Screening tests widely used to identify children with reading problems are being misapplied, landing students in the wrong instructional level and delaying treatment for their true difficulties, says new research from National-Louis University and the University of Maryland.
The researchers find that oral reading tests fail to distinguish between children who can't understand words on a page and those who have language problems that make it difficult to prove their reading competence verbally. Children with these so-called “word-finding” difficulties can't manage to say out loud what they read on the page.
The study, published in the November 2007 issue of “Reading Psychology,” recommends silent reading tests and limited use of oral ones.
The researchers estimate that as many as ten percent of all children may have these speech language problems. Roughly one-in-five children have some kind of learning difficulty, and nearly half of these have the “word-finding” problem.
“The look on these children's faces captures the problem in the most compelling way,” says Diane German, the principal researcher, who specializes in disorders of word-finding and a special education professor at National-Louis University in Chicago, Illinois. “They really struggle when they have to read a simple word like ‘nest' out loud. Some grimace, others look stuck. Some just blurt out an answer that's almost always wrong. Yet when asked to point to the same word on a page, they almost always get it right. Clearly they've got a problem and need help, but it's not that they lack reading skills.”
One child in the study, previously diagnosed with these “word-finding” difficulties, couldn't say “cocoon” as he tried to read a story aloud. When he got to the word, he stumbled and added, “You know, it is that brown thing hanging in the tree.”
“Clearly, this child had managed to ‘read' the word to himself and comprehend it, or he could never have come up with that kind of description,” explains psychologist Rochelle Newman, co-author of the study and a University of Maryland professor of hearing and speech sciences. “He just couldn't retrieve the sound pattern of the word.”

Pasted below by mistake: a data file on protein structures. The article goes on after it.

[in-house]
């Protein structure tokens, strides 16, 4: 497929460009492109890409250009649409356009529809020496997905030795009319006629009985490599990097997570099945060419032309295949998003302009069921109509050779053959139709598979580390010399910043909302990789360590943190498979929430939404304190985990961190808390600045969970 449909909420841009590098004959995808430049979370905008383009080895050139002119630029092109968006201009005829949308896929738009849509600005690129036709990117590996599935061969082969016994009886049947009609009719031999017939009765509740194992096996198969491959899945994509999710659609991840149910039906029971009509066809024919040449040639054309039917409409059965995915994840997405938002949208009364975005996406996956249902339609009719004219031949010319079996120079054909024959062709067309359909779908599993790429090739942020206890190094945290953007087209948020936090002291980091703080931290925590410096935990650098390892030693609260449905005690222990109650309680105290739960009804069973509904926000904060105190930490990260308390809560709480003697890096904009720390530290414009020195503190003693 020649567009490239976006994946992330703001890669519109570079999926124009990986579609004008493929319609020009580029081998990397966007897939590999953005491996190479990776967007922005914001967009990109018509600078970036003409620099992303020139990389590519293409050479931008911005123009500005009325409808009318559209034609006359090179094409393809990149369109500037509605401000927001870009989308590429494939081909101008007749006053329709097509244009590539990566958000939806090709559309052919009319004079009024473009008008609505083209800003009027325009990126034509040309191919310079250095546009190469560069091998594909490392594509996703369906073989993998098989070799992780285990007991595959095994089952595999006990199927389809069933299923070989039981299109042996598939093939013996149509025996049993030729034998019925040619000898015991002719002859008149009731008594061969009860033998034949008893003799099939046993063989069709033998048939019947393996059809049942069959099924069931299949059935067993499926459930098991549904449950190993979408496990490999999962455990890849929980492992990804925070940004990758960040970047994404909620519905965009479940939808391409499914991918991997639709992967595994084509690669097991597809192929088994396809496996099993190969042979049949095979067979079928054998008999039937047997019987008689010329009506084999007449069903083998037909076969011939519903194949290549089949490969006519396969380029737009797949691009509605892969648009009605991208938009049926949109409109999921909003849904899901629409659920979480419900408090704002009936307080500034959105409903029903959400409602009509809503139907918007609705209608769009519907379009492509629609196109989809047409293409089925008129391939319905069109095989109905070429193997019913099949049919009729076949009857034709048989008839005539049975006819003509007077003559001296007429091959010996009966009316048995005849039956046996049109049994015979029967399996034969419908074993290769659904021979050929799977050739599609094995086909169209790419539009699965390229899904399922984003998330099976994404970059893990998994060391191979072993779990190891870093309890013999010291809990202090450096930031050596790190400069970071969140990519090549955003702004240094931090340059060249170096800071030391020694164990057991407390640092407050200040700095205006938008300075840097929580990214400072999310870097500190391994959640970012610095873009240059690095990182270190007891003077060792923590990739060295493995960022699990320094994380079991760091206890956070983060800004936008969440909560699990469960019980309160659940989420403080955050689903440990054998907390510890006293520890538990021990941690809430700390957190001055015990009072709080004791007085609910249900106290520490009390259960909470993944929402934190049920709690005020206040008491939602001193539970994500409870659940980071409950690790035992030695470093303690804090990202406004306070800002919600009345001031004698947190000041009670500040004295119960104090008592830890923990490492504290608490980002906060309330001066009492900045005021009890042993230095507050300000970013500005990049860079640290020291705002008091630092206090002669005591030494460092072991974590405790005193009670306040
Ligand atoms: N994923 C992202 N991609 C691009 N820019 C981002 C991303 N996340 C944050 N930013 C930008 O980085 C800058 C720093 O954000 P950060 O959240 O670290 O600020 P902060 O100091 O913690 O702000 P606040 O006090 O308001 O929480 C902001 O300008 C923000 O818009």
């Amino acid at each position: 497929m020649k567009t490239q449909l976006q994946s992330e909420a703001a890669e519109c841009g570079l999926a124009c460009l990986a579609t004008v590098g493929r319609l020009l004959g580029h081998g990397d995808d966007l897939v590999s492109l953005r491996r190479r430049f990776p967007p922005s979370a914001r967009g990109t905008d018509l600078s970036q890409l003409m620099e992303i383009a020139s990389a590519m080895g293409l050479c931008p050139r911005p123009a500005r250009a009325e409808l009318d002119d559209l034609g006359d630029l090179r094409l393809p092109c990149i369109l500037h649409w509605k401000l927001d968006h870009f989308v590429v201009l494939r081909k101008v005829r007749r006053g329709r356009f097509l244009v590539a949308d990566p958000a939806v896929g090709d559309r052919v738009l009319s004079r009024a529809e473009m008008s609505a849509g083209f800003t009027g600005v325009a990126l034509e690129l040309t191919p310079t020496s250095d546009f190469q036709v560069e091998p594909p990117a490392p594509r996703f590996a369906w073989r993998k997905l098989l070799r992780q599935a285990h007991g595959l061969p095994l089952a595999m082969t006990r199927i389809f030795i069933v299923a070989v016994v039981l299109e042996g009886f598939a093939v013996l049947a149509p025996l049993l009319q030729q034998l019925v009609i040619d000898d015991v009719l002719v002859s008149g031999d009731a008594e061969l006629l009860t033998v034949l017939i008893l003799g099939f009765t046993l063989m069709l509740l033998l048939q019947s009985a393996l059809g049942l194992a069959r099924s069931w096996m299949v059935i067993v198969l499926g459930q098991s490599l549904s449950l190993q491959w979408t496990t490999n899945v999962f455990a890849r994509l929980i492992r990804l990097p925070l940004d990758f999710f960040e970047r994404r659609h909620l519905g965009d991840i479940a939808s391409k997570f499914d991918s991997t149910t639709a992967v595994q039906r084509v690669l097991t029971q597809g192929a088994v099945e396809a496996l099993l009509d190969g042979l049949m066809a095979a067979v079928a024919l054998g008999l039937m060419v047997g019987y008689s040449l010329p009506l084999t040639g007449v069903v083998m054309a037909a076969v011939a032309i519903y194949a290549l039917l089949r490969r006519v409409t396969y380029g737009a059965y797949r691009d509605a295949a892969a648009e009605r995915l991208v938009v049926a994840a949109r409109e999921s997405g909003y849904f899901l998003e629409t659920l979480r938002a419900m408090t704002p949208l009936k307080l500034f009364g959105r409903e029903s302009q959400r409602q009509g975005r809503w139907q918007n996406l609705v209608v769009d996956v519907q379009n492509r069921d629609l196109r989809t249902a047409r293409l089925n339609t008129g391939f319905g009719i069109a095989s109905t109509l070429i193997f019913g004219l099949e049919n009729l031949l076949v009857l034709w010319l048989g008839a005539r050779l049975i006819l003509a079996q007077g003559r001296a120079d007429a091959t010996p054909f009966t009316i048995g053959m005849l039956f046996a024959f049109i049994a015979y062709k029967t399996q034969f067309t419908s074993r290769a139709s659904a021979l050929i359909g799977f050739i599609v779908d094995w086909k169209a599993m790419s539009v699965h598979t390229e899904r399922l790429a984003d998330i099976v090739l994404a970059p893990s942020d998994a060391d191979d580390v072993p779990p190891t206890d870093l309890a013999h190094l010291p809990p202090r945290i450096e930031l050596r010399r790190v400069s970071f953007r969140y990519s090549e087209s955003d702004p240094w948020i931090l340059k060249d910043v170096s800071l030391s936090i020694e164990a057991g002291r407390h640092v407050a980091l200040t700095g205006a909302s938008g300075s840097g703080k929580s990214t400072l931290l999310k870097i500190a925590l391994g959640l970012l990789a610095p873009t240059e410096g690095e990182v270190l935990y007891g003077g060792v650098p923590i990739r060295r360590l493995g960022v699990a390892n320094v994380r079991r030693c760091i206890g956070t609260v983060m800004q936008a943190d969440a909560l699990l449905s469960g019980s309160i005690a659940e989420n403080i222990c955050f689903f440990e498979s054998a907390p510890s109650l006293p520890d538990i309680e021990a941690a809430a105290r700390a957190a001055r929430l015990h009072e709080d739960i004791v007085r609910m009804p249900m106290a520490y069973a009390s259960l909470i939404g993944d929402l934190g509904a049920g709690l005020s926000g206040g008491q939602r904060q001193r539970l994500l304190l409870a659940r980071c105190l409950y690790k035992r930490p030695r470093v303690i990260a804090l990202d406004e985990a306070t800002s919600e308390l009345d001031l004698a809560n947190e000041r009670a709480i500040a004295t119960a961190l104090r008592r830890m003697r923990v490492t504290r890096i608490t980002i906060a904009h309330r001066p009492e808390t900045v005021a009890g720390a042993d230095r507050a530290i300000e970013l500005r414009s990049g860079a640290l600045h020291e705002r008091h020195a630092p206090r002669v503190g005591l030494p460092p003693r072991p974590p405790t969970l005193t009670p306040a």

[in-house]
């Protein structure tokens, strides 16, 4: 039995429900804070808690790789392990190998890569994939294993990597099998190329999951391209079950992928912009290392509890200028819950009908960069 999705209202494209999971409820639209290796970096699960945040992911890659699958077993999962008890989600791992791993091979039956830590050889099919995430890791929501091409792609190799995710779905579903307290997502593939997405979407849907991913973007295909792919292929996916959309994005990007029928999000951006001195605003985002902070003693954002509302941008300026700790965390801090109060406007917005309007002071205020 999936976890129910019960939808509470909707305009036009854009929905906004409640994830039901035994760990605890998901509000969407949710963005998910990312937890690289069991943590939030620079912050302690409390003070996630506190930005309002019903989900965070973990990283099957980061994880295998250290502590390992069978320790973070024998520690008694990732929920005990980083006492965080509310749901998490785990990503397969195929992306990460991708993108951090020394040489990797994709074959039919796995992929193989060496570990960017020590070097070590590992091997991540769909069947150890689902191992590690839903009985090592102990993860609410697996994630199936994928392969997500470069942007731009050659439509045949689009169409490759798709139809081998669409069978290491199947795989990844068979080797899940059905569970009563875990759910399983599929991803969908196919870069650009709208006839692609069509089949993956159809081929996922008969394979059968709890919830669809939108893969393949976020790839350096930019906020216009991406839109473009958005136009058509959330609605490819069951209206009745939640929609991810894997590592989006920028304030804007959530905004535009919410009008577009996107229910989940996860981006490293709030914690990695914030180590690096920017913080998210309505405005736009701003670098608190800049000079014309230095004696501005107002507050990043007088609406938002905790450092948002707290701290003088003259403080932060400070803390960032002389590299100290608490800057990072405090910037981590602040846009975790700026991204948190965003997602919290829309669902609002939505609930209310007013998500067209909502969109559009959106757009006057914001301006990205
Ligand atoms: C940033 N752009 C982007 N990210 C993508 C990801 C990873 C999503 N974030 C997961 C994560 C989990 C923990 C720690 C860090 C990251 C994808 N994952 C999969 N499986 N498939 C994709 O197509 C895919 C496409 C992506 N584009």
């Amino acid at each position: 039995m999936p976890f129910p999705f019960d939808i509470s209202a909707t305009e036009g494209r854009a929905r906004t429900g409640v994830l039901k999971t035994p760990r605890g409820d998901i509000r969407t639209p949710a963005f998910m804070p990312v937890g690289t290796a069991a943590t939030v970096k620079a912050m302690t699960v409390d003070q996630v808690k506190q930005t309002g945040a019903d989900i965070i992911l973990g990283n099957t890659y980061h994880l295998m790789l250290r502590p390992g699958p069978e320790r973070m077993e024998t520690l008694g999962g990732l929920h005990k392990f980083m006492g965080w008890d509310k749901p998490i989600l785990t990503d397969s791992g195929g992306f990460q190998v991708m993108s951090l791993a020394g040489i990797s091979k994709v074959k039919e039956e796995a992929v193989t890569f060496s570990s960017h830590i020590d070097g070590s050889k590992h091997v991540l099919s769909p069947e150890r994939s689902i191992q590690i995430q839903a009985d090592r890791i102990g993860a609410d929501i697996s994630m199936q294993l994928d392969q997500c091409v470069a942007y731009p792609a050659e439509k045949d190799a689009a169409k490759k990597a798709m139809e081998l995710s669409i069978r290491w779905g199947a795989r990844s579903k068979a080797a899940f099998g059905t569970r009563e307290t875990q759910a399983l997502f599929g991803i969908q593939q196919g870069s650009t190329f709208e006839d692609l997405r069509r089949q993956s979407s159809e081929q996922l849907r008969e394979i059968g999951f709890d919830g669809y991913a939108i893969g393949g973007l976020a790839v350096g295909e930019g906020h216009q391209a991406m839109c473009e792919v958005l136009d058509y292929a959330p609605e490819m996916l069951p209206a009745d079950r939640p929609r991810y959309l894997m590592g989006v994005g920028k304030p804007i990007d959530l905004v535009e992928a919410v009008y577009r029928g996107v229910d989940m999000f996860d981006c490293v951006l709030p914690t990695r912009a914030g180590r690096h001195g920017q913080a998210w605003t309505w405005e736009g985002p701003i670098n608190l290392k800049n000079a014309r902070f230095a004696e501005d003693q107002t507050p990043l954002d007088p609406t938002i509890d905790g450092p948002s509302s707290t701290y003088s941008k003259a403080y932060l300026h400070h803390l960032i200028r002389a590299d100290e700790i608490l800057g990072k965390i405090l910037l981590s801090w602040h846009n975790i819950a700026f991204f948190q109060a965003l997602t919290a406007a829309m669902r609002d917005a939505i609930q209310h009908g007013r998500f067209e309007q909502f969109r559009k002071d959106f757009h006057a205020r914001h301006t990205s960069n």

While word-finding difficulties are relatively common, German and Newman say it's unclear how many of these children end up mislabeled by schools. All 25 of the students in the experiment diagnosed with word-finding difficulties had been put in remedial reading classes at school – unnecessarily, based on the study results. These are probably not isolated cases, the researchers say.
“This potential for misdiagnosis and under-estimating of children's reading abilities is disconcerting,” says German. “Reading teachers and speech and language pathologists need to be more cautious with oral reading screening tests. Often they are surprised when they make this paradigm shift from oral to silent reading assessment. They had truly overlooked how much the children had learned. It's a big wake-up call.”
The study recommends the use of silent tasks to determine the actual reading ability of children with speech or language difficulties. For example, to check reading decoding skills, children can be asked to “point to the word” or “find the word.” Multiple-choice questions can be used to check silent reading comprehension.
The researchers used an experimental design, testing one group of 15 “typical learning” first-graders and another group of 25 second- and third-graders. The older children had word-finding difficulties and were getting remedial reading instruction. All the subjects were given an experimental reading assessment previously developed and tested by the researchers (“Test of Oral and Silent Reading Recognition”), as well as other language-related tasks.
“We tested the first-graders with the idea that they were rookies at reading,” says Newman. “If the second- and third-graders, the ones with the word-finding problems, hadn't learned to read, as their schools believed, then they would perform on the silent tests only about as well as the rookies. But they didn't. The older children surpassed the rookies on these silent tests. They had learned, but just couldn't show it.”
The older children scored 98 percent in the silent test compared to 58 percent for the first-graders. The results also verified that children with word-finding difficulties had a much harder time with oral tests than silent ones. Accuracy on oral reading tests for these older children ranged from 57 to 62 percent. But on silent tests using the same words, their reading accuracy was significantly better, ranging from 85 to 88 percent.
The complete study is available electronically to media as a pdf. Contact Neil Tickner or Tracy Kremer.